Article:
SHYAMALAN: That’s a technical term, a director’s term. So wait, was it modeling that you did first? Or acting?
TAYLOR-JOY: I got scouted for modeling, and it was really scary—I was walking my dog wearing heels for the first time ever because I had a party to go to the day after, and I wanted to practice, and this black car kind of started following me, so I, being dramatic, picked up the dog and started to run. I was like, “This is the end.” And this guy popped out and was like, “If you stop, you won’t regret it.” Which now, looking back, I’m like, dumb move. If someone says that to you, you keep running.
SHYAMALAN: It’s the classic serial murderer line!
TAYLOR-JOY: I completely fell for it. But I stopped, and it was Sarah Doukas, the head of Storm Models, in the car. Modeling had never entered my consciousness. I was always like, “I’m going to act.” But I thought, “If this can help me with that, great.”
SHYAMALAN: How old were you when you knew you wanted to be an actress?
TAYLOR-JOY: Dude, it’s really bizarre. I can never remember becoming aware of it; I just knew I was going to do it. I can remember the first time I heard really good music. I was 3 and I was in one of those baby-seat things. We were in Argentina and I heard “Stayin’ Alive,” and I can remember being like, “Whoa, what is this?” When I was little, I would always make up stories; it never occurred to me not to do it. I danced ballet really hard core for a very long time. I just knew that I wanted to express myself in some way, whether it was through dancing or through music … I was very good at lying when I was little. So I was like, “Huh, I guess this is kind of useful.” [Shyamalan laughs] I’d make up the most outrageous lies. I kind of stopped doing that when I started acting. Strange.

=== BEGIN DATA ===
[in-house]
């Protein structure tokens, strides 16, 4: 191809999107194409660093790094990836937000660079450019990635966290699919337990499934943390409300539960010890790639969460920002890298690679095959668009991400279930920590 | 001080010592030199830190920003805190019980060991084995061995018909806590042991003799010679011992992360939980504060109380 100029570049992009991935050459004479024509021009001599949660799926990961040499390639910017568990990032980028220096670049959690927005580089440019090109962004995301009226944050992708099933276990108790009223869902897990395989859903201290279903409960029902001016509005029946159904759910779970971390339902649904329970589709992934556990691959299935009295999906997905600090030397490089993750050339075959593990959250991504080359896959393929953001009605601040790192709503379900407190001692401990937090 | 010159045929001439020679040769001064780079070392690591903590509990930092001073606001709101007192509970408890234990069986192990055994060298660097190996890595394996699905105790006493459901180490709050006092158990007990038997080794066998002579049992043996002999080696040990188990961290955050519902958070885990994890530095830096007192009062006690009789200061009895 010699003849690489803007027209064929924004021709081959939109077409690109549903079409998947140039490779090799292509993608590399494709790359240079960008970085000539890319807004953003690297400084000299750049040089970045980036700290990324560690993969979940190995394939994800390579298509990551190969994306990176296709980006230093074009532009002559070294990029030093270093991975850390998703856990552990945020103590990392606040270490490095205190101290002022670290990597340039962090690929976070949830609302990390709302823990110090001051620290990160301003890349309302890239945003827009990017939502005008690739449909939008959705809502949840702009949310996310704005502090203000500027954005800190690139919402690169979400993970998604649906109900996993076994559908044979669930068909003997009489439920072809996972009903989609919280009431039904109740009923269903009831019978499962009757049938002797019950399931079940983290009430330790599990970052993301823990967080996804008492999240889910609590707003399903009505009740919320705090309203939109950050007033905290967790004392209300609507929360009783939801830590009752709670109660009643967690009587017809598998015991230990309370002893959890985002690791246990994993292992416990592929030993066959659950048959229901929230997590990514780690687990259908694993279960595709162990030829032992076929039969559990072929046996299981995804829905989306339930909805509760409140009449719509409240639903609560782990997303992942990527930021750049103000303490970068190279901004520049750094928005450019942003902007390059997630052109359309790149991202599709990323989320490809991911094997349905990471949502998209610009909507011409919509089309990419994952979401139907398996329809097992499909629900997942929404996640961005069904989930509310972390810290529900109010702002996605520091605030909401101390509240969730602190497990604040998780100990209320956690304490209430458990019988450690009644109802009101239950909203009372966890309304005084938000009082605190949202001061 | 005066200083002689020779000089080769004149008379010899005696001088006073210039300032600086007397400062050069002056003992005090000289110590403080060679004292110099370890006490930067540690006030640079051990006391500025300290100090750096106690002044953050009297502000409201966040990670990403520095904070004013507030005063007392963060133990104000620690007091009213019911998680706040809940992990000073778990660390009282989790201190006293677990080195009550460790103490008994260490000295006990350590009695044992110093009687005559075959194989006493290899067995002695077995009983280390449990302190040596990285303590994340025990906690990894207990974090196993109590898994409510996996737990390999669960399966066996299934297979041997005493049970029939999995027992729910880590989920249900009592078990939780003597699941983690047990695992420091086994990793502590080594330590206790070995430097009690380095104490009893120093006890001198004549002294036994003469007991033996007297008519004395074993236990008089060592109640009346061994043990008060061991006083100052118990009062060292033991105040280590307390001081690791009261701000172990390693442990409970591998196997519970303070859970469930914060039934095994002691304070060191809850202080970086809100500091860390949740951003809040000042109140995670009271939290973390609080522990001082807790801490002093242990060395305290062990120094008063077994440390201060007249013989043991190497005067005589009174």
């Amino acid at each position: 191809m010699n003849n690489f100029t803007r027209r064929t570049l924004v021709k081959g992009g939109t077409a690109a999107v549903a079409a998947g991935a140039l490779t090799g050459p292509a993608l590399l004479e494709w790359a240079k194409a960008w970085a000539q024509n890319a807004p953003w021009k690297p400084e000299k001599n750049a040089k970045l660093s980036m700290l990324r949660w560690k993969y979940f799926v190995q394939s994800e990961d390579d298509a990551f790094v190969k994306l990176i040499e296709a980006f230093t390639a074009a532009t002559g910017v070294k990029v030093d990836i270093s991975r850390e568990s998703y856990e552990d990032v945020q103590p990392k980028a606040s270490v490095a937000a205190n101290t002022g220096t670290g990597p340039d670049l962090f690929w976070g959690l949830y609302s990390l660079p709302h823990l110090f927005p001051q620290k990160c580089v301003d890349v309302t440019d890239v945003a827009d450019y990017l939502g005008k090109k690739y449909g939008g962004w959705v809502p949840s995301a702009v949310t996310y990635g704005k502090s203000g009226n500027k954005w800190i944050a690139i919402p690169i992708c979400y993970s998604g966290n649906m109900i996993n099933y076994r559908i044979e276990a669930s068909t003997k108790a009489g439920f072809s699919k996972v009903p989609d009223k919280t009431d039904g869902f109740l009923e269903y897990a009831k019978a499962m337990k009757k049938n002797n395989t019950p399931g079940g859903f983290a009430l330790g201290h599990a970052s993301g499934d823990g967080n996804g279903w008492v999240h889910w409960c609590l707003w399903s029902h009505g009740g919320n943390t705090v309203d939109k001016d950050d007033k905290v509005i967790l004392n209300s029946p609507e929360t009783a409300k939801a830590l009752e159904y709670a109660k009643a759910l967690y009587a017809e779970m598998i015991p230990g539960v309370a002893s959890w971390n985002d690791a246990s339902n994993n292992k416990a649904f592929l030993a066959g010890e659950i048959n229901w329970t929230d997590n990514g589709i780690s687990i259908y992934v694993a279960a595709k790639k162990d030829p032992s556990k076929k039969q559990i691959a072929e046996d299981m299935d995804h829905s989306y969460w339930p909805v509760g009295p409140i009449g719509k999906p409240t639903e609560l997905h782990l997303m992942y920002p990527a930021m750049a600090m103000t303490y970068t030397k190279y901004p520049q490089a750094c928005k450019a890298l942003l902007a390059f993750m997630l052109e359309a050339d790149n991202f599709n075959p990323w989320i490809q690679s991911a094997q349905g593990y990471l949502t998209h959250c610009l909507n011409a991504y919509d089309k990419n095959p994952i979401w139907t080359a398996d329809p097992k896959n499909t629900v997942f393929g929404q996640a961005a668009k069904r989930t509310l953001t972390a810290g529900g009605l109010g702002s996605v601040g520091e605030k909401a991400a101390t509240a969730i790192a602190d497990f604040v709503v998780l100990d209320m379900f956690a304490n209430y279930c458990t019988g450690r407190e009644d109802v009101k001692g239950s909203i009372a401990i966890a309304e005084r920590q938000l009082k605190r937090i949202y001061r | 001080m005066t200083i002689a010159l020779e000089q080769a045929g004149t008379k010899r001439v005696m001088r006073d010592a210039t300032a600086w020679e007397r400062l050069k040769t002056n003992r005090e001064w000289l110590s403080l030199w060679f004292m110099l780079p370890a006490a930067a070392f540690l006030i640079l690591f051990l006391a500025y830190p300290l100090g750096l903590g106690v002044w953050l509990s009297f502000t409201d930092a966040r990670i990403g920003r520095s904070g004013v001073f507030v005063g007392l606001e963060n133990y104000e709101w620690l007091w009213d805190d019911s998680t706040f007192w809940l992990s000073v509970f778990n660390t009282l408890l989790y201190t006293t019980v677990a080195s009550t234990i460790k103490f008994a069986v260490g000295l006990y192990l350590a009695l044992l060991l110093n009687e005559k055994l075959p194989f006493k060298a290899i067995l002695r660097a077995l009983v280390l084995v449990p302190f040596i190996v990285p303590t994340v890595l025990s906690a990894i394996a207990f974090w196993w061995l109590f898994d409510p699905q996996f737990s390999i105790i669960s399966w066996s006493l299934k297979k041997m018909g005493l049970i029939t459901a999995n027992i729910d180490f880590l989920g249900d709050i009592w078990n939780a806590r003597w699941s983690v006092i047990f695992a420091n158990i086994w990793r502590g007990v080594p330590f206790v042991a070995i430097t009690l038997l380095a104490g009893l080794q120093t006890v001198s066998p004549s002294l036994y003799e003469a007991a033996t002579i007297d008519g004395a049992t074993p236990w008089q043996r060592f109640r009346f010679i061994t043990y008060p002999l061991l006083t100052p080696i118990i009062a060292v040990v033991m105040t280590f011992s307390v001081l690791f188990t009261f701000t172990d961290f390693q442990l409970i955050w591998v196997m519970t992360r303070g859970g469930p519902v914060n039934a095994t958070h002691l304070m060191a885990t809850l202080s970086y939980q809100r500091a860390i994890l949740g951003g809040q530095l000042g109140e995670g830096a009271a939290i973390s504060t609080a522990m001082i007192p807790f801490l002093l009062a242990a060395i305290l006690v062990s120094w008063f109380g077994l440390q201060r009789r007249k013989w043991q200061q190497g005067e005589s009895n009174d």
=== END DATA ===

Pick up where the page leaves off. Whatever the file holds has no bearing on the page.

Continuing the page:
SHYAMALAN: In some ways, I find modeling and acting very different, in what’s being asked of you. Like, what I’m asking of you is such an internalization of your character that your physical manifestations are unconscious, and I record that. You’re aware of what you’re doing, but it’s coming from a character. In modeling, it’s almost the reverse. You’re letting the viewer interpret whatever they want to interpret.
TAYLOR-JOY: Thinking about it that way, I think the biggest difference is characters are real—hopefully—they’re flawed and vulnerable, human. While modeling isn’t human. When you’re modeling, you’re projecting an ideal. Maybe you can help me riddle this out, because I don’t really understand it. When I’m taking pictures as myself, it is so rare for me to be like, “Oh, that’s me.” It’s sort of like a puppy looking at itself in the mirror, do you know what I mean? I can’t connect with the person in the pictures.